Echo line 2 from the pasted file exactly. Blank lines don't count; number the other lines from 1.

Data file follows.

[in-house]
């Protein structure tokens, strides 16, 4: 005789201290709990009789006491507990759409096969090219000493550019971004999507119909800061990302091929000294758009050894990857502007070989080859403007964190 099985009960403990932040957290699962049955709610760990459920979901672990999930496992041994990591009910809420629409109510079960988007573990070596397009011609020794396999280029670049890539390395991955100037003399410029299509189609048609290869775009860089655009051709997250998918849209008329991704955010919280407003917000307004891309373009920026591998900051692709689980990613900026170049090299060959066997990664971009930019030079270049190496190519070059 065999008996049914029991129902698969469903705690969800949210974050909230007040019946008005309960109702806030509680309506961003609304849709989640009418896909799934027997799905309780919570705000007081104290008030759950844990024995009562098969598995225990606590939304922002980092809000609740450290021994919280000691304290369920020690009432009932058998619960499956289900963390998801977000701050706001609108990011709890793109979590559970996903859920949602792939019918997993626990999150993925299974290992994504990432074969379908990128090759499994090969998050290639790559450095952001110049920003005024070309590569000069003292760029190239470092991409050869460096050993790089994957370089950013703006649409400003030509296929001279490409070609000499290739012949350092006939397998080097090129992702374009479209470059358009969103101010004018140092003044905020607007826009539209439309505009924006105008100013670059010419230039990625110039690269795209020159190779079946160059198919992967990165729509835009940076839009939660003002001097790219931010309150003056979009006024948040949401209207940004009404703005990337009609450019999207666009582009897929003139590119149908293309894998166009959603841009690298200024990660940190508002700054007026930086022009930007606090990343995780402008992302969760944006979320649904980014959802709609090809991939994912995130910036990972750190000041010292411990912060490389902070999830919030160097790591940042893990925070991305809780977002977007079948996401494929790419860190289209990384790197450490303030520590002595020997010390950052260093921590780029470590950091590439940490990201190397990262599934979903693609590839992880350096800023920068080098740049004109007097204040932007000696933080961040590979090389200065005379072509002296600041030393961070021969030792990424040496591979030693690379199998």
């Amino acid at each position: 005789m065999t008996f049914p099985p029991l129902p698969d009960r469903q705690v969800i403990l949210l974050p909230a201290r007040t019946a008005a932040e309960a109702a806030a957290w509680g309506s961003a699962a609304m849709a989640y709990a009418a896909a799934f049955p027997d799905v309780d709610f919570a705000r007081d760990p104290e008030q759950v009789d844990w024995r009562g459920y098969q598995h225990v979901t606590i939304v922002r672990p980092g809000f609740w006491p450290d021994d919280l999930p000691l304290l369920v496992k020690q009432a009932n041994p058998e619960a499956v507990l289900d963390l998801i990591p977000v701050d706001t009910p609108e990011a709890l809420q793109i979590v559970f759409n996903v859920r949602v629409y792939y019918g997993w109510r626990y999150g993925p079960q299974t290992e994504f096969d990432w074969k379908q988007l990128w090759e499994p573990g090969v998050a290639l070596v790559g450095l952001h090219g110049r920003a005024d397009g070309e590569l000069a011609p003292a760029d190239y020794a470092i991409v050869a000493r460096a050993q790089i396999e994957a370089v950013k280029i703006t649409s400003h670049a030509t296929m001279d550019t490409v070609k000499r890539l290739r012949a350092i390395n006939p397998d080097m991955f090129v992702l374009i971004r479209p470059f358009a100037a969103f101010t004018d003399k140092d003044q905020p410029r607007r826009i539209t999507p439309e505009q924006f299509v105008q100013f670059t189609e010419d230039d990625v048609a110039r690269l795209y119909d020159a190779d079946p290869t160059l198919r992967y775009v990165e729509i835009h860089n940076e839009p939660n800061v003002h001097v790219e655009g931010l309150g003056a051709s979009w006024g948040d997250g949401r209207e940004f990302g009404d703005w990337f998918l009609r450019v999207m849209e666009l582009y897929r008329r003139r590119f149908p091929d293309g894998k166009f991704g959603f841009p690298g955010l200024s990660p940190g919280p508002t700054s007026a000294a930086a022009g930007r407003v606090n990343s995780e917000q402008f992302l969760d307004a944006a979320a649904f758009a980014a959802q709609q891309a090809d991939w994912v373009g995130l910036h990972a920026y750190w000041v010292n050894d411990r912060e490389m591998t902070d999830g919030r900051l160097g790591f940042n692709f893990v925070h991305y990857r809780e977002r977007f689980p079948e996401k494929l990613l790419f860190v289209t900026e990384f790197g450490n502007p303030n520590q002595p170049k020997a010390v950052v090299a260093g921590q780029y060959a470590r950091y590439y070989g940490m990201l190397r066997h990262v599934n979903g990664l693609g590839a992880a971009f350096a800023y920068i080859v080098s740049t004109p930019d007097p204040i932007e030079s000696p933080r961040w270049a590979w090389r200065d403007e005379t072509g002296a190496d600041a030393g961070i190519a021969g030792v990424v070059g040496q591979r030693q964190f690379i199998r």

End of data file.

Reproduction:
């Protein structure tokens, strides 16, 4: 005789201290709990009789006491507990759409096969090219000493550019971004999507119909800061990302091929000294758009050894990857502007070989080859403007964190 099985009960403990932040957290699962049955709610760990459920979901672990999930496992041994990591009910809420629409109510079960988007573990070596397009011609020794396999280029670049890539390395991955100037003399410029299509189609048609290869775009860089655009051709997250998918849209008329991704955010919280407003917000307004891309373009920026591998900051692709689980990613900026170049090299060959066997990664971009930019030079270049190496190519070059 065999008996049914029991129902698969469903705690969800949210974050909230007040019946008005309960109702806030509680309506961003609304849709989640009418896909799934027997799905309780919570705000007081104290008030759950844990024995009562098969598995225990606590939304922002980092809000609740450290021994919280000691304290369920020690009432009932058998619960499956289900963390998801977000701050706001609108990011709890793109979590559970996903859920949602792939019918997993626990999150993925299974290992994504990432074969379908990128090759499994090969998050290639790559450095952001110049920003005024070309590569000069003292760029190239470092991409050869460096050993790089994957370089950013703006649409400003030509296929001279490409070609000499290739012949350092006939397998080097090129992702374009479209470059358009969103101010004018140092003044905020607007826009539209439309505009924006105008100013670059010419230039990625110039690269795209020159190779079946160059198919992967990165729509835009940076839009939660003002001097790219931010309150003056979009006024948040949401209207940004009404703005990337009609450019999207666009582009897929003139590119149908293309894998166009959603841009690298200024990660940190508002700054007026930086022009930007606090990343995780402008992302969760944006979320649904980014959802709609090809991939994912995130910036990972750190000041010292411990912060490389902070999830919030160097790591940042893990925070991305809780977002977007079948996401494929790419860190289209990384790197450490303030520590002595020997010390950052260093921590780029470590950091590439940490990201190397990262599934979903693609590839992880350096800023920068080098740049004109007097204040932007000696933080961040590979090389200065005379072509002296600041030393961070021969030792990424040496591979030693690379199998």